Note that these commutative magmas are not associative; nor do they have an identity element. This morphism of magmas has been used in economics since 1863 when W. Stanley Jevons calculated the rate of inflation in 39 commodities in England in his A Serious Fall in the Value of Gold Ascertained, page 7.
Notation and combinatorics
The magma operation may be applied repeatedly, and in the general, nonassociative case, the order matters, which is notated with parentheses. Also, the operation • is often omitted and notated by juxtaposition:
 (a • (b • c)) • d ≡ (a(bc))d.
A shorthand is often used to reduce the number of parentheses, in which the innermost operations and pairs of parentheses are omitted, being replaced just with juxtaposition: xy • z ≡ (x • y) • z. For example, the above is abbreviated to the following expression, still containing parentheses:
 (a • bc)d.
A way to avoid completely the use of parentheses is prefix notation, in which the same expression would be written ••a•bcd. Another way, familiar to programmers, is postfix notation (reverse Polish notation), in which the same expression would be written abc••d•, in which the order of execution is simply lefttoright (no currying).
The set of all possible strings consisting of symbols denoting elements of the magma, and sets of balanced parentheses is called the Dyck language. The total number of different ways of writing n applications of the magma operator is given by the Catalan number C_{n}. Thus, for example, C_{2} = 2, which is just the statement that (ab)c and a(bc) are the only two ways of pairing three elements of a magma with two operations. Less trivially, C_{3} = 5: ((ab)c)d, (a(bc))d, (ab)(cd), a((bc)d), and a(b(cd)).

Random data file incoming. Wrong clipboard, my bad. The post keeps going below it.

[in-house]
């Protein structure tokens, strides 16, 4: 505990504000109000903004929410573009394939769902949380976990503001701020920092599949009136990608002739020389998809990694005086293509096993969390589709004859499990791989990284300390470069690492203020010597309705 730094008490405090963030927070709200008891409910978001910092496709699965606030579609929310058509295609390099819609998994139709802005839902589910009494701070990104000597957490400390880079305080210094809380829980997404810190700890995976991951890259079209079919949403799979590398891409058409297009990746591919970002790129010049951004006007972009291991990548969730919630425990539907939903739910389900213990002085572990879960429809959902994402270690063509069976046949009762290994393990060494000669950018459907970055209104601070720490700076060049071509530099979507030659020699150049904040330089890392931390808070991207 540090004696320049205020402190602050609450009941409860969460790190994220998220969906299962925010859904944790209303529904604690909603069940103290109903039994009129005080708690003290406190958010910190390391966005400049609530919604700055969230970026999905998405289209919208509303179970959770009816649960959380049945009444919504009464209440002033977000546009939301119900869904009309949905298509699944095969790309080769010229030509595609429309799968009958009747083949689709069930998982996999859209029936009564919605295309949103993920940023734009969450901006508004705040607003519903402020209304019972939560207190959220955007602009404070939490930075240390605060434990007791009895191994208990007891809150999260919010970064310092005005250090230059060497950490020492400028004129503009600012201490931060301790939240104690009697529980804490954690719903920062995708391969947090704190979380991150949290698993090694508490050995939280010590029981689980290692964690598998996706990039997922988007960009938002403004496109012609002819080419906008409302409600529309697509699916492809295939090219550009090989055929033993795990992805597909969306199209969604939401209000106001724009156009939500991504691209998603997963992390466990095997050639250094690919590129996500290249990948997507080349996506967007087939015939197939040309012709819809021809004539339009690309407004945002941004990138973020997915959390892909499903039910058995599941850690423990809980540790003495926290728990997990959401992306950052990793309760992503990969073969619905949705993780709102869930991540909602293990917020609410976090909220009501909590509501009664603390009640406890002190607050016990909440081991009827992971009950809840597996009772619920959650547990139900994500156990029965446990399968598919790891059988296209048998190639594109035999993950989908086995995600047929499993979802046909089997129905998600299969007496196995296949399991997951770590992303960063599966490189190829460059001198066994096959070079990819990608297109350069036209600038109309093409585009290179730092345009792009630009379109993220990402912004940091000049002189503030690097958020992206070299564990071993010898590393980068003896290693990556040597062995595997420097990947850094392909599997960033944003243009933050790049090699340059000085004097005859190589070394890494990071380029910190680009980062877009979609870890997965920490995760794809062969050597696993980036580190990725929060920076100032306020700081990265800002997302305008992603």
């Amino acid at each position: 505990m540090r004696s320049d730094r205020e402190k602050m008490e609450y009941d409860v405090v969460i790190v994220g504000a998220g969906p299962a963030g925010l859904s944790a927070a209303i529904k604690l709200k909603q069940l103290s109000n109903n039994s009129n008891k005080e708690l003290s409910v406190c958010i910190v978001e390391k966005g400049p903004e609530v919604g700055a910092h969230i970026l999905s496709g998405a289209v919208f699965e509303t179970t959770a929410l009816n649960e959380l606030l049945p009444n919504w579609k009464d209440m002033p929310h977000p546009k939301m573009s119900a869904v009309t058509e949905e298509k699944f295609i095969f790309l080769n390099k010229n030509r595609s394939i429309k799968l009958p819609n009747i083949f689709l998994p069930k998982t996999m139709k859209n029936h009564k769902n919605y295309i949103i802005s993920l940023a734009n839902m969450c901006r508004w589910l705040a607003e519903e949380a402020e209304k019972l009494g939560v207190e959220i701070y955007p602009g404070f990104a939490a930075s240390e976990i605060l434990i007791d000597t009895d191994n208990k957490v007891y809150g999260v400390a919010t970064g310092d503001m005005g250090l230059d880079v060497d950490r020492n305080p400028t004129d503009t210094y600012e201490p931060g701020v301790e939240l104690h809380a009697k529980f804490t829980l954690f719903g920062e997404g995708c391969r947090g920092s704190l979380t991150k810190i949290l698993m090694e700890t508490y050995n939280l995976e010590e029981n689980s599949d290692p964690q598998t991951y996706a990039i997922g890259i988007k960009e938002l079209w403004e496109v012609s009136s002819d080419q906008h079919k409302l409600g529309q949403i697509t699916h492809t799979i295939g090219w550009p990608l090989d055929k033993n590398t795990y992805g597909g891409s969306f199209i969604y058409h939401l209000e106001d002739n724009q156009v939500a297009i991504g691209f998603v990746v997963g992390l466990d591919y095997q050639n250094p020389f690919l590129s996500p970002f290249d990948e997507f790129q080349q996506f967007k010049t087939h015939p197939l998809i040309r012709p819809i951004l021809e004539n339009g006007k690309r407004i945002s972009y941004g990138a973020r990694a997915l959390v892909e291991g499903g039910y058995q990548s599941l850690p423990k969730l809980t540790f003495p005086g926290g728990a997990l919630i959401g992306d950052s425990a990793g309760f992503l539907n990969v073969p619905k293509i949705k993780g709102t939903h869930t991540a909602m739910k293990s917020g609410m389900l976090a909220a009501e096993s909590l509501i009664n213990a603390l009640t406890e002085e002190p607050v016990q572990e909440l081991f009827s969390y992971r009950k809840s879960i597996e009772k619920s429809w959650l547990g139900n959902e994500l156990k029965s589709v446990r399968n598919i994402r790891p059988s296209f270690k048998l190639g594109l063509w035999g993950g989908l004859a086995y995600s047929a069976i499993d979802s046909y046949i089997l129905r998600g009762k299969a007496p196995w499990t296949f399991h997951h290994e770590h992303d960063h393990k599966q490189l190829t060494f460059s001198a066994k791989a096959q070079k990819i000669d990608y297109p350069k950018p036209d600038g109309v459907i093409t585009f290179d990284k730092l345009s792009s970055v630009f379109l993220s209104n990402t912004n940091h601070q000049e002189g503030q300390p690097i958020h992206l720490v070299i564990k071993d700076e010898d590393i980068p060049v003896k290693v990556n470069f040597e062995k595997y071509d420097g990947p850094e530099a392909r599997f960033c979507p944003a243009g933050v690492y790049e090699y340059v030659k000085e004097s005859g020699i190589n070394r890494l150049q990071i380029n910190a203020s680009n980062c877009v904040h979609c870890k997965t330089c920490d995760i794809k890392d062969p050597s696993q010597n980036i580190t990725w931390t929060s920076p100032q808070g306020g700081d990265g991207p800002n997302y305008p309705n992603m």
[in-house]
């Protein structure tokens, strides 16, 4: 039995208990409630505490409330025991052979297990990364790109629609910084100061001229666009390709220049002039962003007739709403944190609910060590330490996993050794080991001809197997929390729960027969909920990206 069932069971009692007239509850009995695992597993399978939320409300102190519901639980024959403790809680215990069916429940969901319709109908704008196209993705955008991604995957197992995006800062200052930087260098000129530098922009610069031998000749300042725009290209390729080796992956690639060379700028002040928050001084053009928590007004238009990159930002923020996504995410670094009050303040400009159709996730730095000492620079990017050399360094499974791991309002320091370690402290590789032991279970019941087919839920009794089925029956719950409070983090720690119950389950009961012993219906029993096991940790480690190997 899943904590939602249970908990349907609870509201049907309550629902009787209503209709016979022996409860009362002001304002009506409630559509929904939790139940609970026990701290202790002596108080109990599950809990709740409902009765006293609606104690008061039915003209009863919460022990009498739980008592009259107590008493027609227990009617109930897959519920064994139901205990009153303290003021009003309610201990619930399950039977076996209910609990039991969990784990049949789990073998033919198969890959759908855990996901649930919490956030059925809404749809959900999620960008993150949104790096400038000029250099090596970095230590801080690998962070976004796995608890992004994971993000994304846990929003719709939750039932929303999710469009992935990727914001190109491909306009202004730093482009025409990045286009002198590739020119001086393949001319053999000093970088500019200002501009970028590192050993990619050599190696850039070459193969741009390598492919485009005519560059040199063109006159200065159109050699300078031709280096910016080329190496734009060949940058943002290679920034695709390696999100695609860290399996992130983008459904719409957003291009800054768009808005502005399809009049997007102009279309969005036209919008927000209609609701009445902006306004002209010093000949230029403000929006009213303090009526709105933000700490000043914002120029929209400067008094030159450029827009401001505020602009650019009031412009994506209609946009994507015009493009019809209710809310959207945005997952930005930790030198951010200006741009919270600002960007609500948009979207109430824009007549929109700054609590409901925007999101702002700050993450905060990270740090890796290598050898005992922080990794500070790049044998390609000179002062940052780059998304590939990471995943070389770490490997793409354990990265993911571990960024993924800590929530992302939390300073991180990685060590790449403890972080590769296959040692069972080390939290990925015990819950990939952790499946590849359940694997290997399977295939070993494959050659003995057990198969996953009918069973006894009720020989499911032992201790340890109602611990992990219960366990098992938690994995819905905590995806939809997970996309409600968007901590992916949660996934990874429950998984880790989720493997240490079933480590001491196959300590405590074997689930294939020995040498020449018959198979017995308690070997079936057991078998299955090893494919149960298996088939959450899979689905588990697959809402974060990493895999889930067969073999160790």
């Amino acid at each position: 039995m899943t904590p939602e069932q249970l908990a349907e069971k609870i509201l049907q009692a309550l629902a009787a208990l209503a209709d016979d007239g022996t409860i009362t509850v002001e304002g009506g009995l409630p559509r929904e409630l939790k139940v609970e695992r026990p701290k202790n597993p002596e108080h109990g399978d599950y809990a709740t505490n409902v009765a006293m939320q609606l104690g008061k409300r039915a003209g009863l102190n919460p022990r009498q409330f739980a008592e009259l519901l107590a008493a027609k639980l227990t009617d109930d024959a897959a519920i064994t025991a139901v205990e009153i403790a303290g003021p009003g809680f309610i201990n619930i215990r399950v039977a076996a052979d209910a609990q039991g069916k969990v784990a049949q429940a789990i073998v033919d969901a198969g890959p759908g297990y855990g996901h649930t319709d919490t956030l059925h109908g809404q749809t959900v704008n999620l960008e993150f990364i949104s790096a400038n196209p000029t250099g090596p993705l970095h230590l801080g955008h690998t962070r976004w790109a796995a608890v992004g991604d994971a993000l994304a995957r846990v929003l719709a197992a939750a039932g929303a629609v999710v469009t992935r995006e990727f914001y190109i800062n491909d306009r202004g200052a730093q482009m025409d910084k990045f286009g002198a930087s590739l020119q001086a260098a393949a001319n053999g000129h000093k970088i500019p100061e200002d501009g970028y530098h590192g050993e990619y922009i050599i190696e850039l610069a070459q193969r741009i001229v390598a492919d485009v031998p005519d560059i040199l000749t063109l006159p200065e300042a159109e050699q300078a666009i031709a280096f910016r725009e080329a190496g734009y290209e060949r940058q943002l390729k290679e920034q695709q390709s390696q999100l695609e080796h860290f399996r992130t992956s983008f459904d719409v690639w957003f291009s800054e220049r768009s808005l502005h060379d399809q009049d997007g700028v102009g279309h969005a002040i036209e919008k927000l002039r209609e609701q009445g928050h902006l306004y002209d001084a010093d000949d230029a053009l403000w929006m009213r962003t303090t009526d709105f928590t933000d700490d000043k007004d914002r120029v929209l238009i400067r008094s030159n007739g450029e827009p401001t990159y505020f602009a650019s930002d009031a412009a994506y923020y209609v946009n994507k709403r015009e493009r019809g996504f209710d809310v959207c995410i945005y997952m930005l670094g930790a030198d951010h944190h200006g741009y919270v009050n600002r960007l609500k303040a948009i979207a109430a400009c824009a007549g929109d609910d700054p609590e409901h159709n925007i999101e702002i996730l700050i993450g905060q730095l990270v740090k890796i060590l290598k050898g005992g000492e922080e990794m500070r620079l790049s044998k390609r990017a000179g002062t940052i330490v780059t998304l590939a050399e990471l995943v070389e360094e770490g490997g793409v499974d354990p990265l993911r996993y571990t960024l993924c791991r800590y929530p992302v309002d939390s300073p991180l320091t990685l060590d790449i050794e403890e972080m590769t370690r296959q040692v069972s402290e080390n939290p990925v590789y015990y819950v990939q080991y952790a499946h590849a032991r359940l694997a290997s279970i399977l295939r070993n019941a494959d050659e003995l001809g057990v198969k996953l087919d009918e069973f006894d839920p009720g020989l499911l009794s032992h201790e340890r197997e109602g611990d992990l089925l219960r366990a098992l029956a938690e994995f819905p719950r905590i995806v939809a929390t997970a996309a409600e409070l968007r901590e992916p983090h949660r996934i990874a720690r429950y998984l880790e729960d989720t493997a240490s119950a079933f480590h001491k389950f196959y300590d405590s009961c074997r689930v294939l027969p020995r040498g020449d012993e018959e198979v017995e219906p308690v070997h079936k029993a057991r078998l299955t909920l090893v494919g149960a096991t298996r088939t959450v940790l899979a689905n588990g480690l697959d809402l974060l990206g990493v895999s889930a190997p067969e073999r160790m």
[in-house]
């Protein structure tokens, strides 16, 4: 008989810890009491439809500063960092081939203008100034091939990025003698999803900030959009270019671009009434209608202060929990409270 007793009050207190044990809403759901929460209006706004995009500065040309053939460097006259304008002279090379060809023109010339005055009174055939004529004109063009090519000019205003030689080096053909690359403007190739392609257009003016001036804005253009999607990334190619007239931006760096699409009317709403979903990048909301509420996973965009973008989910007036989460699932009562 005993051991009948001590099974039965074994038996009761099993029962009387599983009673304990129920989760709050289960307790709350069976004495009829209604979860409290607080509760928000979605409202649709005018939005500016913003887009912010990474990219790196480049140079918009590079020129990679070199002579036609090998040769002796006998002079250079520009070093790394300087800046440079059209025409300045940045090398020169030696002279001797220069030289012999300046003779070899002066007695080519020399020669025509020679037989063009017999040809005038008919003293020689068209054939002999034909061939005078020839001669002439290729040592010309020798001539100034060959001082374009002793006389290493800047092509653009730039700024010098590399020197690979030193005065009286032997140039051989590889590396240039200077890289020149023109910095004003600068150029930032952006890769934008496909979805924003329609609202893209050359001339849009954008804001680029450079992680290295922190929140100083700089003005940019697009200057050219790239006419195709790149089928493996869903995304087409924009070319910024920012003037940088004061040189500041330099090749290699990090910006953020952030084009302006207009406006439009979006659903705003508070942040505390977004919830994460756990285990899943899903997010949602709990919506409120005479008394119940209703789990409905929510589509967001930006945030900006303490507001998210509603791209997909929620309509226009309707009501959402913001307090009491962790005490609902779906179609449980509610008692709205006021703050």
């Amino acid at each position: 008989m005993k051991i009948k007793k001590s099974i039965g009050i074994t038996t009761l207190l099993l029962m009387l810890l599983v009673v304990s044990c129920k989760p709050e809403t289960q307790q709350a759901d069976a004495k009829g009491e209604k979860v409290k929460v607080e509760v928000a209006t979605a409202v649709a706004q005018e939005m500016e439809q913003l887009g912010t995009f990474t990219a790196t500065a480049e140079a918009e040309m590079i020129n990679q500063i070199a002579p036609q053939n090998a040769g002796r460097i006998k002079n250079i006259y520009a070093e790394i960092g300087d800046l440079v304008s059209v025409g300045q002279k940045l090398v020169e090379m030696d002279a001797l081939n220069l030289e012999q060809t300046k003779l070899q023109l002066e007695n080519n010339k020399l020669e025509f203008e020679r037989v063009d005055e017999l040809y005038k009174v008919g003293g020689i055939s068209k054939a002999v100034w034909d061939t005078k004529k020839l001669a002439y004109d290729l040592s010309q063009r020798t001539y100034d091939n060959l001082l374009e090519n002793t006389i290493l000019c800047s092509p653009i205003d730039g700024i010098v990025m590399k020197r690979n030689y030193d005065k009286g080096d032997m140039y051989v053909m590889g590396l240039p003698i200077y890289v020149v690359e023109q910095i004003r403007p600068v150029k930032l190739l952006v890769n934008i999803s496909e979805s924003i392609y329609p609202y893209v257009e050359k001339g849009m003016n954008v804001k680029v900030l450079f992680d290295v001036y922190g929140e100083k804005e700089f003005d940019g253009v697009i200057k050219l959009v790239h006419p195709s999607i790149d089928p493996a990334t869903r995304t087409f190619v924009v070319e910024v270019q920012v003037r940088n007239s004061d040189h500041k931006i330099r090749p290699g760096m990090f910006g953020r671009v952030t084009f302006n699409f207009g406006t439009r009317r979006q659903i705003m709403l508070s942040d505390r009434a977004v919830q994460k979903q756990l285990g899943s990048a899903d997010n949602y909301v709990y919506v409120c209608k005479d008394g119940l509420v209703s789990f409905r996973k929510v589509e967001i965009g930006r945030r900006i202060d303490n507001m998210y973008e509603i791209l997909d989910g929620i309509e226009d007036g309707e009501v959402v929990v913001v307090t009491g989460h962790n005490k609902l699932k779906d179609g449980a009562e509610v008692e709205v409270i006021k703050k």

There are n^{n2} magmas with n elements, so there are 1, 1, 16, 19683, 4294967296, ... (sequence A002489 in the OEIS) magmas with 0, 1, 2, 3, 4, ... elements. The corresponding numbers of nonisomorphic magmas are 1, 1, 10, 3330, 178981952, ... (sequence A001329 in the OEIS) and the numbers of simultaneously nonisomorphic and nonantiisomorphic magmas are 1, 1, 7, 1734, 89521056, ... (sequence A001424 in the OEIS).^{[8]}
Free magma
A free magma M_{X} on a set X is the "most general possible" magma generated by X (i.e., there are no relations or axioms imposed on the generators; see free object). The binary operation on M_{X} is formed by wrapping each of the two operands in parentheses and juxtaposing them in the same order. For example:
 a • b = (a)(b),
 a • (a • b) = (a)((a)(b)),
 (a • a) • b = ((a)(a))(b).
M_{X} can be described as the set of nonassociative words on X with parentheses retained.^{[9]}
It can also be viewed, in terms familiar in computer science, as the magma of full binary trees with leaves labelled by elements of X. The operation is that of joining trees at the root. It therefore has a foundational role in syntax.